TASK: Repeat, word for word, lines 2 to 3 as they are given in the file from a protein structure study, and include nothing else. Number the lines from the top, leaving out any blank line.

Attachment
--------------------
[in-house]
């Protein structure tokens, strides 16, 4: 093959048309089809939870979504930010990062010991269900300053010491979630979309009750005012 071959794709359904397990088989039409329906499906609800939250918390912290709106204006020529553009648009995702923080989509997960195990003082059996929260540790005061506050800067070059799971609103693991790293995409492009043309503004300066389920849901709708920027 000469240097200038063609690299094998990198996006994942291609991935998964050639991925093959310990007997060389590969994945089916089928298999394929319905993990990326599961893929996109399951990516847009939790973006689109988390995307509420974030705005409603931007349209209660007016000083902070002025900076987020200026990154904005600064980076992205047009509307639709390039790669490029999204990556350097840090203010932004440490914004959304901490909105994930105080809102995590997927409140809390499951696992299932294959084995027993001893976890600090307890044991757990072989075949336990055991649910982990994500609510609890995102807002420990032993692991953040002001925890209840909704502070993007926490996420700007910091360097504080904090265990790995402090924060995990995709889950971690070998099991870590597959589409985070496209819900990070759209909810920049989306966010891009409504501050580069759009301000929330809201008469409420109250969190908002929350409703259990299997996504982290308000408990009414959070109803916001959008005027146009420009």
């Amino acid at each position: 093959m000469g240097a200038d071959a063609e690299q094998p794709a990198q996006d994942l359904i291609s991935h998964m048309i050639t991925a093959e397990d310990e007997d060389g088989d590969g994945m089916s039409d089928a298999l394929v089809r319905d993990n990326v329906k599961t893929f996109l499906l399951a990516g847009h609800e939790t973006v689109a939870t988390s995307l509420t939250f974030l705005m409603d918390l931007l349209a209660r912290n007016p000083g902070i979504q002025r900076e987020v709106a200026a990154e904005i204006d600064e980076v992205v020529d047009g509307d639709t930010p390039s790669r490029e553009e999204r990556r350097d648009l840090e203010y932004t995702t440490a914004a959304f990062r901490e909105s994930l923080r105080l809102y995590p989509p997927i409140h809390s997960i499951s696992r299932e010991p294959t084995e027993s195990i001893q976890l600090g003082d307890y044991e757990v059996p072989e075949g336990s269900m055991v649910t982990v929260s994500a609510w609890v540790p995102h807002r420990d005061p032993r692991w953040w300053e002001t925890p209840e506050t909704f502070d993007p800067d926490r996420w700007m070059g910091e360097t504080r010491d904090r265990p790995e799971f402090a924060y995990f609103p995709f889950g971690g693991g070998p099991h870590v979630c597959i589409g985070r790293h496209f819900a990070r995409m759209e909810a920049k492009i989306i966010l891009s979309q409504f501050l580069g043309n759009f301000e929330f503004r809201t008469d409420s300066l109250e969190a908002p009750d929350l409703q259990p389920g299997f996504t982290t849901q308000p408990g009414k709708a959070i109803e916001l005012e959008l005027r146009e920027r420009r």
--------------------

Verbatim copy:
């Protein structure tokens, strides 16, 4: 093959048309089809939870979504930010990062010991269900300053010491979630979309009750005012 071959794709359904397990088989039409329906499906609800939250918390912290709106204006020529553009648009995702923080989509997960195990003082059996929260540790005061506050800067070059799971609103693991790293995409492009043309503004300066389920849901709708920027 000469240097200038063609690299094998990198996006994942291609991935998964050639991925093959310990007997060389590969994945089916089928298999394929319905993990990326599961893929996109399951990516847009939790973006689109988390995307509420974030705005409603931007349209209660007016000083902070002025900076987020200026990154904005600064980076992205047009509307639709390039790669490029999204990556350097840090203010932004440490914004959304901490909105994930105080809102995590997927409140809390499951696992299932294959084995027993001893976890600090307890044991757990072989075949336990055991649910982990994500609510609890995102807002420990032993692991953040002001925890209840909704502070993007926490996420700007910091360097504080904090265990790995402090924060995990995709889950971690070998099991870590597959589409985070496209819900990070759209909810920049989306966010891009409504501050580069759009301000929330809201008469409420109250969190908002929350409703259990299997996504982290308000408990009414959070109803916001959008005027146009420009």
């Amino acid at each position: 093959m000469g240097a200038d071959a063609e690299q094998p794709a990198q996006d994942l359904i291609s991935h998964m048309i050639t991925a093959e397990d310990e007997d060389g088989d590969g994945m089916s039409d089928a298999l394929v089809r319905d993990n990326v329906k599961t893929f996109l499906l399951a990516g847009h609800e939790t973006v689109a939870t988390s995307l509420t939250f974030l705005m409603d918390l931007l349209a209660r912290n007016p000083g902070i979504q002025r900076e987020v709106a200026a990154e904005i204006d600064e980076v992205v020529d047009g509307d639709t930010p390039s790669r490029e553009e999204r990556r350097d648009l840090e203010y932004t995702t440490a914004a959304f990062r901490e909105s994930l923080r105080l809102y995590p989509p997927i409140h809390s997960i499951s696992r299932e010991p294959t084995e027993s195990i001893q976890l600090g003082d307890y044991e757990v059996p072989e075949g336990s269900m055991v649910t982990v929260s994500a609510w609890v540790p995102h807002r420990d005061p032993r692991w953040w300053e002001t925890p209840e506050t909704f502070d993007p800067d926490r996420w700007m070059g910091e360097t504080r010491d904090r265990p790995e799971f402090a924060y995990f609103p995709f889950g971690g693991g070998p099991h870590v979630c597959i589409g985070r790293h496209f819900a990070r995409m759209e909810a920049k492009i989306i966010l891009s979309q409504f501050l580069g043309n759009f301000e929330f503004r809201t008469d409420s300066l109250e969190a908002p009750d929350l409703q259990p389920g299997f996504t982290t849901q308000p408990g009414k709708a959070i109803e916001l005012e959008l005027r146009e920027r420009r």